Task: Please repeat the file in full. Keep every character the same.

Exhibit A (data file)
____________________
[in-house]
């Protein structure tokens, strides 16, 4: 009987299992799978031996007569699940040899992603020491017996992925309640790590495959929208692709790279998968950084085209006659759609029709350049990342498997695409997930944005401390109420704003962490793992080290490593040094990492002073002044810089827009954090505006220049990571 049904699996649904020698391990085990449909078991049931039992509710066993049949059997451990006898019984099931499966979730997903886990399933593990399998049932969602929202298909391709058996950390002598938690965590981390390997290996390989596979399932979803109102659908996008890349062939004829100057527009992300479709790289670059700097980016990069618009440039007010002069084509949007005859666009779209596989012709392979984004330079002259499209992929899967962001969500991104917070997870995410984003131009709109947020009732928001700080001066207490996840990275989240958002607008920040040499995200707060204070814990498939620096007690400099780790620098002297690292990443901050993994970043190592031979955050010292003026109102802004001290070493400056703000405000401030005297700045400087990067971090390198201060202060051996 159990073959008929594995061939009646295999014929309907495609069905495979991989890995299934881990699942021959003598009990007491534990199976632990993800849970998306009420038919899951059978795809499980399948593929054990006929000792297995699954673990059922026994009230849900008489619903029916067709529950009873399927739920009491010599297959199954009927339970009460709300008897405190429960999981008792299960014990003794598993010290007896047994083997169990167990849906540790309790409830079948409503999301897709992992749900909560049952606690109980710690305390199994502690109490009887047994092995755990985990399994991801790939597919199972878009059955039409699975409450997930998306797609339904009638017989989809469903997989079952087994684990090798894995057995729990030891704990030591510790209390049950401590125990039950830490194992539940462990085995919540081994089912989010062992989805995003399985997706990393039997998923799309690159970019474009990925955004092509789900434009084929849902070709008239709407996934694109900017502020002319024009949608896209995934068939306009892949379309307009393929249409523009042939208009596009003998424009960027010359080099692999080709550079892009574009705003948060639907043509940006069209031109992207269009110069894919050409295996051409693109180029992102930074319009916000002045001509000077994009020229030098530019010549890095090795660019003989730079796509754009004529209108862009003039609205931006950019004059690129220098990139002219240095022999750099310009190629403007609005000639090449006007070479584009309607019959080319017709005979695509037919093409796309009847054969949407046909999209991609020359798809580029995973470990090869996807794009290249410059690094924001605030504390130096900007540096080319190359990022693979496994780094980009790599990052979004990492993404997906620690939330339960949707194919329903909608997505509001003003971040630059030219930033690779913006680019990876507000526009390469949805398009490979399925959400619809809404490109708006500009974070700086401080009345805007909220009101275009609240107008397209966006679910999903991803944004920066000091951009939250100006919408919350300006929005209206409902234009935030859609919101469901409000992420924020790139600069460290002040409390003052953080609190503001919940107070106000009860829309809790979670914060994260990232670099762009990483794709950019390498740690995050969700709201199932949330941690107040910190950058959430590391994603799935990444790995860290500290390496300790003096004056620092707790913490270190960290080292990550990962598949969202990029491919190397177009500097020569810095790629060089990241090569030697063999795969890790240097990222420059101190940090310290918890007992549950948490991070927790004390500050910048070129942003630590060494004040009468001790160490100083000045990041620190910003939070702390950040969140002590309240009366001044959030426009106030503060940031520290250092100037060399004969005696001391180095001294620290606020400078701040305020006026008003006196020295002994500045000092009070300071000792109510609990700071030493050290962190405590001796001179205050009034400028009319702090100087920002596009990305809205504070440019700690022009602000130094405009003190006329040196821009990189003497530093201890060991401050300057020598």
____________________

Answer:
[in-house]
């Protein structure tokens, strides 16, 4: 009987299992799978031996007569699940040899992603020491017996992925309640790590495959929208692709790279998968950084085209006659759609029709350049990342498997695409997930944005401390109420704003962490793992080290490593040094990492002073002044810089827009954090505006220049990571 049904699996649904020698391990085990449909078991049931039992509710066993049949059997451990006898019984099931499966979730997903886990399933593990399998049932969602929202298909391709058996950390002598938690965590981390390997290996390989596979399932979803109102659908996008890349062939004829100057527009992300479709790289670059700097980016990069618009440039007010002069084509949007005859666009779209596989012709392979984004330079002259499209992929899967962001969500991104917070997870995410984003131009709109947020009732928001700080001066207490996840990275989240958002607008920040040499995200707060204070814990498939620096007690400099780790620098002297690292990443901050993994970043190592031979955050010292003026109102802004001290070493400056703000405000401030005297700045400087990067971090390198201060202060051996 159990073959008929594995061939009646295999014929309907495609069905495979991989890995299934881990699942021959003598009990007491534990199976632990993800849970998306009420038919899951059978795809499980399948593929054990006929000792297995699954673990059922026994009230849900008489619903029916067709529950009873399927739920009491010599297959199954009927339970009460709300008897405190429960999981008792299960014990003794598993010290007896047994083997169990167990849906540790309790409830079948409503999301897709992992749900909560049952606690109980710690305390199994502690109490009887047994092995755990985990399994991801790939597919199972878009059955039409699975409450997930998306797609339904009638017989989809469903997989079952087994684990090798894995057995729990030891704990030591510790209390049950401590125990039950830490194992539940462990085995919540081994089912989010062992989805995003399985997706990393039997998923799309690159970019474009990925955004092509789900434009084929849902070709008239709407996934694109900017502020002319024009949608896209995934068939306009892949379309307009393929249409523009042939208009596009003998424009960027010359080099692999080709550079892009574009705003948060639907043509940006069209031109992207269009110069894919050409295996051409693109180029992102930074319009916000002045001509000077994009020229030098530019010549890095090795660019003989730079796509754009004529209108862009003039609205931006950019004059690129220098990139002219240095022999750099310009190629403007609005000639090449006007070479584009309607019959080319017709005979695509037919093409796309009847054969949407046909999209991609020359798809580029995973470990090869996807794009290249410059690094924001605030504390130096900007540096080319190359990022693979496994780094980009790599990052979004990492993404997906620690939330339960949707194919329903909608997505509001003003971040630059030219930033690779913006680019990876507000526009390469949805398009490979399925959400619809809404490109708006500009974070700086401080009345805007909220009101275009609240107008397209966006679910999903991803944004920066000091951009939250100006919408919350300006929005209206409902234009935030859609919101469901409000992420924020790139600069460290002040409390003052953080609190503001919940107070106000009860829309809790979670914060994260990232670099762009990483794709950019390498740690995050969700709201199932949330941690107040910190950058959430590391994603799935990444790995860290500290390496300790003096004056620092707790913490270190960290080292990550990962598949969202990029491919190397177009500097020569810095790629060089990241090569030697063999795969890790240097990222420059101190940090310290918890007992549950948490991070927790004390500050910048070129942003630590060494004040009468001790160490100083000045990041620190910003939070702390950040969140002590309240009366001044959030426009106030503060940031520290250092100037060399004969005696001391180095001294620290606020400078701040305020006026008003006196020295002994500045000092009070300071000792109510609990700071030493050290962190405590001796001179205050009034400028009319702090100087920002596009990305809205504070440019700690022009602000130094405009003190006329040196821009990189003497530093201890060991401050300057020598």